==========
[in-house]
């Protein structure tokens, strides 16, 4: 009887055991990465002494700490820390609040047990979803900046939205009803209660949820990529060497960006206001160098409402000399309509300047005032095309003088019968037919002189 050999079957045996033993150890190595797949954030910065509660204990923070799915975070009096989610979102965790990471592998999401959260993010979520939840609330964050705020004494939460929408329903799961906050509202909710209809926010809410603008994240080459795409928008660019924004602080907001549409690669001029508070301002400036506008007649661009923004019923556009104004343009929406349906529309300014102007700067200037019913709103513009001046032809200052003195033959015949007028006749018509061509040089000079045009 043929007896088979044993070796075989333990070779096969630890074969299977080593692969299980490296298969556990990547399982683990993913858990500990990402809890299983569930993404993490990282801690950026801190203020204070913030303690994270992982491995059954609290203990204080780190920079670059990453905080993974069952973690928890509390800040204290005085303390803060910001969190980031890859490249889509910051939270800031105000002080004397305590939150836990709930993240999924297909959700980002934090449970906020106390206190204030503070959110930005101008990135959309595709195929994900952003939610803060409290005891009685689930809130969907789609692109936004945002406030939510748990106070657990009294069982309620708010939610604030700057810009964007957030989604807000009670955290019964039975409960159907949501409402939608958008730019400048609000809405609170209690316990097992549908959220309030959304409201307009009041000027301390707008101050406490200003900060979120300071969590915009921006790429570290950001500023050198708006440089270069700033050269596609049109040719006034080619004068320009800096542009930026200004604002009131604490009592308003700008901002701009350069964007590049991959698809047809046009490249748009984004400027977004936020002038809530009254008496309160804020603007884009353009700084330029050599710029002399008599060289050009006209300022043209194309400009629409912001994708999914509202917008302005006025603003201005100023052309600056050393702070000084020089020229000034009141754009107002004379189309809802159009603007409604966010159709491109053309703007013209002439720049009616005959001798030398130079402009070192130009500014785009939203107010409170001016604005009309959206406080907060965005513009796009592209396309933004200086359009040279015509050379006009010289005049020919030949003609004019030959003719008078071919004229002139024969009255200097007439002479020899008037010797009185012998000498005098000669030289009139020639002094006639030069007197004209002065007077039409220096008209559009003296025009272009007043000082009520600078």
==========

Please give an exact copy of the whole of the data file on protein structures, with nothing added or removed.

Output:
[in-house]
């Protein structure tokens, strides 16, 4: 009887055991990465002494700490820390609040047990979803900046939205009803209660949820990529060497960006206001160098409402000399309509300047005032095309003088019968037919002189 050999079957045996033993150890190595797949954030910065509660204990923070799915975070009096989610979102965790990471592998999401959260993010979520939840609330964050705020004494939460929408329903799961906050509202909710209809926010809410603008994240080459795409928008660019924004602080907001549409690669001029508070301002400036506008007649661009923004019923556009104004343009929406349906529309300014102007700067200037019913709103513009001046032809200052003195033959015949007028006749018509061509040089000079045009 043929007896088979044993070796075989333990070779096969630890074969299977080593692969299980490296298969556990990547399982683990993913858990500990990402809890299983569930993404993490990282801690950026801190203020204070913030303690994270992982491995059954609290203990204080780190920079670059990453905080993974069952973690928890509390800040204290005085303390803060910001969190980031890859490249889509910051939270800031105000002080004397305590939150836990709930993240999924297909959700980002934090449970906020106390206190204030503070959110930005101008990135959309595709195929994900952003939610803060409290005891009685689930809130969907789609692109936004945002406030939510748990106070657990009294069982309620708010939610604030700057810009964007957030989604807000009670955290019964039975409960159907949501409402939608958008730019400048609000809405609170209690316990097992549908959220309030959304409201307009009041000027301390707008101050406490200003900060979120300071969590915009921006790429570290950001500023050198708006440089270069700033050269596609049109040719006034080619004068320009800096542009930026200004604002009131604490009592308003700008901002701009350069964007590049991959698809047809046009490249748009984004400027977004936020002038809530009254008496309160804020603007884009353009700084330029050599710029002399008599060289050009006209300022043209194309400009629409912001994708999914509202917008302005006025603003201005100023052309600056050393702070000084020089020229000034009141754009107002004379189309809802159009603007409604966010159709491109053309703007013209002439720049009616005959001798030398130079402009070192130009500014785009939203107010409170001016604005009309959206406080907060965005513009796009592209396309933004200086359009040279015509050379006009010289005049020919030949003609004019030959003719008078071919004229002139024969009255200097007439002479020899008037010797009185012998000498005098000669030289009139020639002094006639030069007197004209002065007077039409220096008209559009003296025009272009007043000082009520600078």